SCARBOROUGH Hospital officials
have reiterated their vow to spearhead a resurgence in safeguarding patients’
care following criticism from a national regulator.
The Care Quality Commission revealed “serious concerns” over
the hospital’s healthcare standards and facilities in a report yesterday,
after it complied with just one of the watchdog’s 16 essential standards
of quality and safety.
The hospital, which was inspected as part of a legal requirement in July,
has been warned it could face fines of up to £50,000 if the breaches
are not addressed, with the Commission demanding urgent action to rectify
problems over poor record keeping by nurses, staffing issues in Accident
and Emergency and a maintenance backlog.
However, a statement from Scarborough and North East Healthcare NHS Trust,
said it had already rolled out an action plan to improve standards on
five main areas raised by the Commission.
A spokesperson said: “The Care Quality Commission found that, in
some instances, nursing documentation had not been completed in relation
to assessment, planning and delivering care, however this has been reviewed
and daily audits of documentation are now undertaken.
“It also highlighted the safeguarding of people from abuse, but,
as there is no nationally prescribed training programme for this, the
Trust has worked pro-actively with York University to develop a programme.
“Since April just under 30 per cent of all staff – who are
all clinical staff – have received this training and the Trust is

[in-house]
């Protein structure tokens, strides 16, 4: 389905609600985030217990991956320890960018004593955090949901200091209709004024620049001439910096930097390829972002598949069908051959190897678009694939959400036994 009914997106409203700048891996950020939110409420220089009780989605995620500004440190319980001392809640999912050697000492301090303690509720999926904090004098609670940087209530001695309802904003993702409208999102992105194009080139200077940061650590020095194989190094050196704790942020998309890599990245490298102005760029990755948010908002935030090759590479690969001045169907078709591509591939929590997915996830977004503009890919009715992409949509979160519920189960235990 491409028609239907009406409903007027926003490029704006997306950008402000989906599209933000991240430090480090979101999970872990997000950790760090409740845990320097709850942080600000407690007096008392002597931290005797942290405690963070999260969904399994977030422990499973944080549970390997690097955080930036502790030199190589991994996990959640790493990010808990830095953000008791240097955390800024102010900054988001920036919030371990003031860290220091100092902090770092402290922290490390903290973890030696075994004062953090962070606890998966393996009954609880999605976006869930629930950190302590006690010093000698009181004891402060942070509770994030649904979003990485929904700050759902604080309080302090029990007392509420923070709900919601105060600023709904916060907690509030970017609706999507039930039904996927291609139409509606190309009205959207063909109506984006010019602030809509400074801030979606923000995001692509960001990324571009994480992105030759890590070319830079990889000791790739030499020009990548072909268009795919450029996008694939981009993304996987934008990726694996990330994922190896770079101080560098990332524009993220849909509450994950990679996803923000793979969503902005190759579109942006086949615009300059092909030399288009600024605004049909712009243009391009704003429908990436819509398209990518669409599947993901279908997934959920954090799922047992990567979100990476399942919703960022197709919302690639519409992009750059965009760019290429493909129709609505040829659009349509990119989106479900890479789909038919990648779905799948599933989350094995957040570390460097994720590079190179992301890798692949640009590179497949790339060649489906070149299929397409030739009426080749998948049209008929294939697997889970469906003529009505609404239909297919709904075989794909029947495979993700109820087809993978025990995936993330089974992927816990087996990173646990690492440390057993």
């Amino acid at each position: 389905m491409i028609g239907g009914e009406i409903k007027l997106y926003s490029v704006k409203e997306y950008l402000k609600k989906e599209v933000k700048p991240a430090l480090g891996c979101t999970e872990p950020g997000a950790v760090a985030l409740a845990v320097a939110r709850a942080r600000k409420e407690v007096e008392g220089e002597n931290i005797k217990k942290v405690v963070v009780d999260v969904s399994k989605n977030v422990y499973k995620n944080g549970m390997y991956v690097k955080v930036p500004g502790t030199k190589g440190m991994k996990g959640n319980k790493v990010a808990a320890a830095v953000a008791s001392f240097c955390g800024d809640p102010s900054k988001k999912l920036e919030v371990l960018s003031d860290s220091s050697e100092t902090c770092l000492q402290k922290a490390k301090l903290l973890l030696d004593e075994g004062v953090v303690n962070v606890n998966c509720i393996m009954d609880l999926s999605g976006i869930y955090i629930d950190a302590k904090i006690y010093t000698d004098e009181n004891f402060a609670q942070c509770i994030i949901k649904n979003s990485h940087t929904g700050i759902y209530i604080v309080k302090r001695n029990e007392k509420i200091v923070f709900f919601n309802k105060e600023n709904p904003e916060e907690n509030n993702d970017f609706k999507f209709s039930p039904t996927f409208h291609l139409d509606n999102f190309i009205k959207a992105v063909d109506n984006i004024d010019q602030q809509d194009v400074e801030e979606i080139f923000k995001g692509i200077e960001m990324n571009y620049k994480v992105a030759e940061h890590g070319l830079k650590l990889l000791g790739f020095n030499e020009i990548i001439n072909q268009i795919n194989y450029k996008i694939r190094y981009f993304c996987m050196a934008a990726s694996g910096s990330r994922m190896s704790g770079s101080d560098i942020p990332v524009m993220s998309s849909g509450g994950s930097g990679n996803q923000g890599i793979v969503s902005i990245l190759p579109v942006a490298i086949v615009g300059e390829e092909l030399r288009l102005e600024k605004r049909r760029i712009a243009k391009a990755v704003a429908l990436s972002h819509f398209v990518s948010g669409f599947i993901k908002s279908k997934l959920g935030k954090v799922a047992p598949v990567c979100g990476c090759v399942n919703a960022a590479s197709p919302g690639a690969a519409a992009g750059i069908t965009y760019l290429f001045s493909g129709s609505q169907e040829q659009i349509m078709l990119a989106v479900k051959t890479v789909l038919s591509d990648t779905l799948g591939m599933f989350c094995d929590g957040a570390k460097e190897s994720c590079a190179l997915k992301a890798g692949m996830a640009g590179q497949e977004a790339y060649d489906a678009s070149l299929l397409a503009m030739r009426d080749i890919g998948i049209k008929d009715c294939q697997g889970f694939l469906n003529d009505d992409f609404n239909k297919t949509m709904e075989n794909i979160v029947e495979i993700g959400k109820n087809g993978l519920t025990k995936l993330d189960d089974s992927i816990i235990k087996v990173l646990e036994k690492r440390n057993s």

confident the programme will deliver training for all staff before the
end of the financial year.
“The Care Quality Commission found risk assessments for children
using play areas in Accident and Emergency and Outpatient departments
were not completed and signage regarding parental responsibility was not
displayed but these were addressed immediately.
“A planning maintenance programme is under way to address major
estate and patient safety issues and the Trust is working hard to address
a backlog of maintenance issues after inheriting an old and difficult
to maintain hospital site, with an estimated cost of £6.45 million.
“We have launched our own Fit for the Future improvement programme,
begun an Accident and Emergency refurbishment programme and will soon
open a new 28-bed surgical ward giving patients state-of-the-art facilities
and allowing us to deliver the high quality care and treatment our patients
“A new intake of doctors has reduced the number of locum doctors
required, and the Trust is in the midst of realigning bed capacity at
Scarborough and has reviewed all staffing levels in line with this.
“We are pro-actively recruiting registered nursing staff and has
recently brought in a return to practice course for nurses who want to
“The Trust also has a highly regarded process for identifying aspects
of the quality of patient care, and although this has evolved during the
last 18 months there is work still to be do on improving environmental
risk assessments and audits.
However, Jo Dent, Care Quality Commission regional director for Yorkshire
and Humber, warned the Trust it was imperative Scarborough Hospital maintained
She said: “No hospital will ever be risk-free, but risks can be
minimised by meeting these essential standards.
“We have no evidence of people being harmed as a result of the breaches
at Scarborough Hospital, but we want people to be aware that the risk
of receiving poor care is greater in the hospital because standards are
not being met.
“When nurses don’t keep proper records on patients or when
staff aren’t trained to protect vulnerable people from abuse the
consequences can be serious.
“If staffing falls below safe levels, or if staff are stretched
too thinly, then people cut corners and mistakes can be made.
“It is the responsibility of the trust to make sure improvements
are made, that standards are met and that patients receive the safest
“In the meantime we will be monitoring the trust closely and will
not hesitate to take action if standards don’t improve.”